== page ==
Written by Clay Smith
Children needing deep sedation in the ED were not at greater risk for adverse events if they had Mallampati III/IV scores. But they did need to be repositioned more often than children with Mallampati I/II scores.
Why does this matter?
Prior to performing deep sedation, it is important to do a pre-sedation history and exam. The Mallampati score is often part of this exam and is a predictor of a difficult airway. One would expect that a higher score would mean a more dangerous sedation. Maybe not…
“Smith Score” would be easier to spell but less interesting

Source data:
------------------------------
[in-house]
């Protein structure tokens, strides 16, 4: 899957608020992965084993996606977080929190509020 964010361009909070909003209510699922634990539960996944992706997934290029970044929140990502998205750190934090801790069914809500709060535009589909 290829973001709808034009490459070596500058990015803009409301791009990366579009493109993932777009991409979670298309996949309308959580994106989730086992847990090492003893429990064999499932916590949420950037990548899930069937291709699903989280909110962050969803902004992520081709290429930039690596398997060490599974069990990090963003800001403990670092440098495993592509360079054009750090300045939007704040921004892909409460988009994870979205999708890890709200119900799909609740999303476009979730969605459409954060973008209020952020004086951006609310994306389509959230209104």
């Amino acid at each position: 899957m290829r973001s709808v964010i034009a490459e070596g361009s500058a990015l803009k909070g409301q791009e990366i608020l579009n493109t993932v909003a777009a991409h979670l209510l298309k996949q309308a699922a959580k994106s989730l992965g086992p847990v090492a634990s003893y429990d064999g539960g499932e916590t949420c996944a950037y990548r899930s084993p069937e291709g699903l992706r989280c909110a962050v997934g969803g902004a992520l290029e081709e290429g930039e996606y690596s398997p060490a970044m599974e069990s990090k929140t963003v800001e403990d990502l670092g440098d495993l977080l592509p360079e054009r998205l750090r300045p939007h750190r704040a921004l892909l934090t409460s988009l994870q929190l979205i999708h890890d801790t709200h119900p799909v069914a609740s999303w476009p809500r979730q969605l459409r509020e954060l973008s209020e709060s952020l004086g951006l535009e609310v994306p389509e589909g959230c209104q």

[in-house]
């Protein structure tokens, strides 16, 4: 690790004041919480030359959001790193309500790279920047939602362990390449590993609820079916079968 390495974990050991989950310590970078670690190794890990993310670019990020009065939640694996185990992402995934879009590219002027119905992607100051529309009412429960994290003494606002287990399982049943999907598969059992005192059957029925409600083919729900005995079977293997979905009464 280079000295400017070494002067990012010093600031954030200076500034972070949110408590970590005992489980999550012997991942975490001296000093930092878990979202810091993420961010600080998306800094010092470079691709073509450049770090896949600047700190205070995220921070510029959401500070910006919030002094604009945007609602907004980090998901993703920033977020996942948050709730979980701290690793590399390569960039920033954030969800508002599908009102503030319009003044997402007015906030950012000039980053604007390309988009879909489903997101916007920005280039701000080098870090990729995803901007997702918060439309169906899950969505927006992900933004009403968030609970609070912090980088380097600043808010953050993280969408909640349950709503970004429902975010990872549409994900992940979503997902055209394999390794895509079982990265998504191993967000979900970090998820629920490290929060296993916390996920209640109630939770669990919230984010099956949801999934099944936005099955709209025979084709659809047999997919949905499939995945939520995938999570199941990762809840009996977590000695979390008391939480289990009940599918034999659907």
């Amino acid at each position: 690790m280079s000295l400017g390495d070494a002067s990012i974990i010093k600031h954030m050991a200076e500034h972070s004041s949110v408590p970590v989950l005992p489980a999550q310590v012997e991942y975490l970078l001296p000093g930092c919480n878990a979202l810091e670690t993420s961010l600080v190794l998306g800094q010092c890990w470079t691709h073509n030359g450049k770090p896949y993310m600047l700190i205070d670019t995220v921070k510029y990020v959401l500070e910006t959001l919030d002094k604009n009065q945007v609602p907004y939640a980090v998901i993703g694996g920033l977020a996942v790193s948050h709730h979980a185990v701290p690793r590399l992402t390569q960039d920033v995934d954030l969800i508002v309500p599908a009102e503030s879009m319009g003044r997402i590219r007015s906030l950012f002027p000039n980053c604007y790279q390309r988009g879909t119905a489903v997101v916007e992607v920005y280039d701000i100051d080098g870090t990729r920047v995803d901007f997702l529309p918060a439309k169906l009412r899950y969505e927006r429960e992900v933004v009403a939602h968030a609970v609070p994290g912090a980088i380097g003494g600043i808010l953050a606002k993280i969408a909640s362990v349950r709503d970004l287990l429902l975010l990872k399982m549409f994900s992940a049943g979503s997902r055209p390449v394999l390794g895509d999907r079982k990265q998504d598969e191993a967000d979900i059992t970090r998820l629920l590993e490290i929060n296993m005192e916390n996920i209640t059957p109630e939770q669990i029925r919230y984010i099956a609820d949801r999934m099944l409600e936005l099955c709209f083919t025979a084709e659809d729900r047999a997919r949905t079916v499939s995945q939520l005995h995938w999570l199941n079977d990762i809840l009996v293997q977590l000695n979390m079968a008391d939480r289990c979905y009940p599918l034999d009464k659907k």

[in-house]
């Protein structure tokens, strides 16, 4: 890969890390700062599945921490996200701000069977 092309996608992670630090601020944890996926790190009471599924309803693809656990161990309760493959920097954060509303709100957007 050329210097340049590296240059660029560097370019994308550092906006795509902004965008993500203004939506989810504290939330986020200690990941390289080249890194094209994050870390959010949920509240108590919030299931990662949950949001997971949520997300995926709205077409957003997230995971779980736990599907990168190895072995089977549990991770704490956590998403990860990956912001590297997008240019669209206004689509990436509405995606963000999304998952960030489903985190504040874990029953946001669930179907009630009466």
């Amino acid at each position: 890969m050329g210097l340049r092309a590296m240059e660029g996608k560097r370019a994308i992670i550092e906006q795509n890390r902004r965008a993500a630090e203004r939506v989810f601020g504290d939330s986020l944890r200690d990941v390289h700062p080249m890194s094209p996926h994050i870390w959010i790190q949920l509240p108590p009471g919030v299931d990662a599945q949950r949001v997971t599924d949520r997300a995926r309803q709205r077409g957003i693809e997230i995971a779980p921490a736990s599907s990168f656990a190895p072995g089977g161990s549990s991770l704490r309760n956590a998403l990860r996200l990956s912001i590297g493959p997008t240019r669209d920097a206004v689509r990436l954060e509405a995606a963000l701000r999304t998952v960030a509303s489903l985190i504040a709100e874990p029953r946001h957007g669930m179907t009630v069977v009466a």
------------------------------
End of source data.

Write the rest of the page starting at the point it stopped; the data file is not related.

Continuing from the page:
This was a prospective study of 575 pediatric patients needing deep sedation, mostly with ketamine, in the ED. The Mallampati was only obtained on 458 children, which is understandable since younger children often don’t want to open their mouths. Children with Mallampati III/IV scores were compared to I/II scores. Overall, they did not find an increased risk of adverse events, defined as, “oxygen desaturation < 90%, apnea, laryngospasm, bag-valve-mask ventilation performed, repositioning of patient, emesis, and ‘other.'” Of the variables on this list, Mallampati III/IV children did need repositioning more often than those with a I/II score.
Higher Mallampati Scores Are Not Associated with More Adverse Events During Pediatric Procedural Sedation and Analgesia. West J Emerg Med. 2018 Mar;19(2):430-436. doi: 10.5811/westjem.2017.11.35913. Epub 2018 Feb 26.
Peer reviewed by Thomas Davis